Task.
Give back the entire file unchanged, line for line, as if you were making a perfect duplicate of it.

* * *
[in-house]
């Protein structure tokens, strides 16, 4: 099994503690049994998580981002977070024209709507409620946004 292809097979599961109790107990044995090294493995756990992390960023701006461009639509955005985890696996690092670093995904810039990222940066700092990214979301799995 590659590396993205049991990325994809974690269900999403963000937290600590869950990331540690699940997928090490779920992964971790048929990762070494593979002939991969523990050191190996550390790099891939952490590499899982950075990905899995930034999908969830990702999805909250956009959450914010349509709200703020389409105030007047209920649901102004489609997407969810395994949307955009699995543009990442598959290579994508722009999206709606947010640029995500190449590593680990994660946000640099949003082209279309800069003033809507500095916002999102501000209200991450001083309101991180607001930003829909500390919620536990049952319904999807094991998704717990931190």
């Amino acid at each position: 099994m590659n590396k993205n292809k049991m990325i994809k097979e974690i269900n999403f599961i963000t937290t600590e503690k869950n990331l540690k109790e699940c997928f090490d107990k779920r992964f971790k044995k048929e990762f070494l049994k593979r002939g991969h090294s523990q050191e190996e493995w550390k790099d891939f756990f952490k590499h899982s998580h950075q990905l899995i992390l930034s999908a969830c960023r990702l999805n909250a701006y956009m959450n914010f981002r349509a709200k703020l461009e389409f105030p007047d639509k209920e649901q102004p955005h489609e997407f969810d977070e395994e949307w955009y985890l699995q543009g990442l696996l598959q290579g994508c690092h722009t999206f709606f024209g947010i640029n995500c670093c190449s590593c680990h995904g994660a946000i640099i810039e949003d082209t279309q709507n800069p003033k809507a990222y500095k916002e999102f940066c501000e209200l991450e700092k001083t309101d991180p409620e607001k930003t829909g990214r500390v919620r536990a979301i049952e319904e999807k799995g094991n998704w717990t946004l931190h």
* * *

[in-house]
């Protein structure tokens, strides 16, 4: 099994503690049994998580981002977070024209709507409620946004 292809097979599961109790107990044995090294493995756990992390960023701006461009639509955005985890696996690092670093995904810039990222940066700092990214979301799995 590659590396993205049991990325994809974690269900999403963000937290600590869950990331540690699940997928090490779920992964971790048929990762070494593979002939991969523990050191190996550390790099891939952490590499899982950075990905899995930034999908969830990702999805909250956009959450914010349509709200703020389409105030007047209920649901102004489609997407969810395994949307955009699995543009990442598959290579994508722009999206709606947010640029995500190449590593680990994660946000640099949003082209279309800069003033809507500095916002999102501000209200991450001083309101991180607001930003829909500390919620536990049952319904999807094991998704717990931190």
């Amino acid at each position: 099994m590659n590396k993205n292809k049991m990325i994809k097979e974690i269900n999403f599961i963000t937290t600590e503690k869950n990331l540690k109790e699940c997928f090490d107990k779920r992964f971790k044995k048929e990762f070494l049994k593979r002939g991969h090294s523990q050191e190996e493995w550390k790099d891939f756990f952490k590499h899982s998580h950075q990905l899995i992390l930034s999908a969830c960023r990702l999805n909250a701006y956009m959450n914010f981002r349509a709200k703020l461009e389409f105030p007047d639509k209920e649901q102004p955005h489609e997407f969810d977070e395994e949307w955009y985890l699995q543009g990442l696996l598959q290579g994508c690092h722009t999206f709606f024209g947010i640029n995500c670093c190449s590593c680990h995904g994660a946000i640099i810039e949003d082209t279309q709507n800069p003033k809507a990222y500095k916002e999102f940066c501000e209200l991450e700092k001083t309101d991180p409620e607001k930003t829909g990214r500390v919620r536990a979301i049952e319904e999807k799995g094991n998704w717990t946004l931190h």